In the fall of 1989, James Barnish replaced McCall as Controller. The Assistant Controllers at that time were Mike Marsch and Ashok Karra. Additional performance issues arose while Krystof was working under Barnish. For example, in May 1990, Krystof was cited for failure to count the vault for three days. In September 1990, he was cited for failure to follow appropriate procedures for issuing a $ 200 loan to an unidentified cashier. He was also notified that "should a shortage of this nature occur in the future employee suspension might occur." On or about May 16, 1991, Krystof was relieved of the responsibility of auditing house banks, and on July 3, 1991, Krystof was placed on 60 days probation after he failed to complete all deposits by month-end. The probation period was described as a means "to evaluate [his] performance and improve [his] management skills."

 On April 16, 1992, Krystof filed a charge of age discrimination against Hyatt with the Illinois Department of Human Rights ("IDHR") and the Equal Employment Opportunity Commission ("EEOC"). On June 30, 1992, more than 60 days having elapsed since the filing of his charge, Krystof filed a complaint under the ADEA, claiming that Hyatt discharged him because of his age. On March 31, 1993, Hyatt filed its motion for summary judgment.

 DISCUSSION

 Rule 56 of the Federal Rules of Civil Procedure requires this court to enter summary judgment on Hyatt's motion "if the pleadings, depositions, answers to interrogatories, and admissions on file, together with the affidavits, if any, show that there is no genuine issue as to any material fact and that the moving party is entitled to judgment as a matter of law." See, e.g., Celotex Corp. v. Catrett, 477 U.S. 317, 322, 91 L. Ed. 2d 265, 106 S. Ct. 2548 (1986). Accordingly, the court must decide "whether the evidence presents a sufficient disagreement to require submission to a jury or whether it is so one-sided that one party must prevail as a matter of law." Anderson v. Liberty Lobby, Inc., 477 U.S. 242, 251-52, 91 L. Ed. 2d 202, 106 S. Ct. 2505 (1986). The court must view the record and draw all inferences from it in the light most favorable to the non-moving party. Lohorn v. Michal, 913 F.2d 327, 331 (7th Cir. 1990). "This general standard is applied with added rigor in employment discrimination cases, where intent is inevitably the central issue." McCoy v. WGN Continental Broadcasting Co., 957 F.2d 368, 370-371 (7th Cir. 1992).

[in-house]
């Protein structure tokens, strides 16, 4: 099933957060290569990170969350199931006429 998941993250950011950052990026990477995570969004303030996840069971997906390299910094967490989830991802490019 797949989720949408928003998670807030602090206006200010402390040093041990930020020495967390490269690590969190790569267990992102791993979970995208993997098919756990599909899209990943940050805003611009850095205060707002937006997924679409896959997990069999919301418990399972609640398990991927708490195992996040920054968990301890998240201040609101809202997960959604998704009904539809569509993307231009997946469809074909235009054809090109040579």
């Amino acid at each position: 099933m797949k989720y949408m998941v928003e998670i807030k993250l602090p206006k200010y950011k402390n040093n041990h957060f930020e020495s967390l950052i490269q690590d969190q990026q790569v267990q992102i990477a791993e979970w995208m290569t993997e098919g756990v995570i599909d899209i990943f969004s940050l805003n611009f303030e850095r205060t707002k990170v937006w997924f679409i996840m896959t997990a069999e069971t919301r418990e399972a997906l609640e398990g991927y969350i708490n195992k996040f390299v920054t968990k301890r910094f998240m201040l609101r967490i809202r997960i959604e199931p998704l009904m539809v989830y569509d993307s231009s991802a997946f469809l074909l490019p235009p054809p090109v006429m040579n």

The ADEA prohibits employers from refusing to hire, discharge, or otherwise discriminate against any individual 40 years of age or older with respect to his or her compensation, terms, conditions, or privileges of employment, because of that individual's age. 29 U.S.C. §§ 623(a), 631(a). The Seventh Circuit has clearly articulated the standard governing the determination of age discrimination claims as follows:

 
[A] terminated plaintiff's ultimate burden in an age discrimination case is to prove that he was discharged because of his age. The plaintiff need not prove that age was the sole factor motivating the employer's decision, only that age was a determining factor in the sense that he would not have ...